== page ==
Ministry Of Justice Makes Decision On Whether To Recommend Jang Ja Yeon’s Case For Further Reinvestigation
On May 20, the Ministry of Justice’s Committee of Past Affairs made their decision as to whether the Jang Ja Yeon case would be recommended for further investigation.
The committee held their final meeting at the Gwacheon Government Complex at 2 p.m. KST that day before revealing the results. Their decision whether to recommend the case for further investigation was based on reviewing the 250-page report submitted by the Investigative Team of Past Affairs on May 13.
Jang Ja Yeon was an actress who passed away in March 2009, and her death was ruled to be a suicide. She is said to have left behind a final document revealing that she had been forced to sexually entertain powerful figures in the business and media industries. During the investigation after her death, the police cleared about 10 names charged for sexual abuse that were mentioned in the actress’s list, and the case ended with only her agency CEO and manager being charged for assault and defamation. In April 2018, almost 10 years after her death, the Investigative Team of Past Affairs began a 13-month reinvestigation into her case.
The investigative team organized their report around 12 issues, including whether or not the “Jang Ja Yeon List” existed, whether the police investigation at the time had been incomplete, and whether Chosun Ilbo had influenced the investigation. Chosun Ilbo is a major newspaper, one of whose former reporters has been indicted for sexually assaulting Jang Ja Yeon. Questioning has also been conducted on the former CEO of a related company, TV Chosun, and his uncle.
The investigative team confirmed after questioning over 80 people that Jang Ja Yeon had had an unfair contract with her agency that had forced her to serve alcoholic drinks to various people. The team also found that the contents of Jang Ja Yeon’s phone calls had been left out of the investigation records at the time, and that there had been insufficient investigation of people who were suspected of being the figures to whom Jang Ja Yeon was forced to serve drinks.
The investigative team also concluded that it was difficult to find any particular details about the assailants since the victim had passed away 10 years ago and that the lack of evidence and the statute of limitations were serious obstacles in the case.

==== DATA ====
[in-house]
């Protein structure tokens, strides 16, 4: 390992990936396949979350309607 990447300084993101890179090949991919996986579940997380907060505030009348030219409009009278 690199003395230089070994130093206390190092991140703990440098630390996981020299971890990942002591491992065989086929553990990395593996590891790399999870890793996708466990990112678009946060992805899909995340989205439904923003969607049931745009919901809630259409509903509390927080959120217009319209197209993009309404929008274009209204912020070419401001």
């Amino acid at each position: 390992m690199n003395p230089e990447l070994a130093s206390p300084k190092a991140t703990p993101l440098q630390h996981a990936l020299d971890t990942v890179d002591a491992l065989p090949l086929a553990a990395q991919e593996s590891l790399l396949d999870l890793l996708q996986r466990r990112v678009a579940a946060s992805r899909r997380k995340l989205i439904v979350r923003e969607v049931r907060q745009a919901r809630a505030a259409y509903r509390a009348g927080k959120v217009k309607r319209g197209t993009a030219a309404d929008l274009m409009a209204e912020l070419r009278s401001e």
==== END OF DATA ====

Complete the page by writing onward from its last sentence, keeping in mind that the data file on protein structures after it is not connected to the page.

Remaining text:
The investigative team was also internally divided on two issues in their report: whether Jang Ja Yeon had been sexually assaulted through the use of drugs and whether there was a handwritten list of men’s names known as the “Jang Ja Yeon List.” The team submitted their report to the committee while unable to come to an unanimous conclusion on these issues.
In their May 20 decision, the Ministry of Justice’s Committee of Past Affairs recommended that prosecutors reinvestigate the former CEO of Jang Ja Yeon’s agency, Kim Jong Seung, on suspicions of false testimony.
The committee also ruled that Chosun Ilbo had put pressure on the first investigation that took place after Jang Ja Yeon’s death. They confirmed that in 2009, Bang Yong Hoon, who was the president of the Koreana hotel at the time, and Bang Jung Oh, who was the CEO of TV Chosun at the time, and other Chosun Ilbo leaders had been lightly investigated by the police after Chosun Ilbo put pressure on the top management of the police department.
However, the Committee of Past Affairs did not recommend reinvestigation into the charges of sexual abuse and stated, “While the document that Jang Ja Yeon left behind has some credibility to it, not all of its contents meet the requirements to be constituted as a crime.”
The committee also stated that they could not confirm the existence of the so-called “Jang Ja Yeon List,” which reportedly contained the names of people that Jang Ja Yeon had been forced to sexually entertain. The committee stated, “Despite Yoon Ji Oh’s testimony to the contrary, all of the other witnesses who had seen the document Jang Ja Yeon left behind said that there wasn’t a list of names. It is difficult to ascertain the truth in this matter.”
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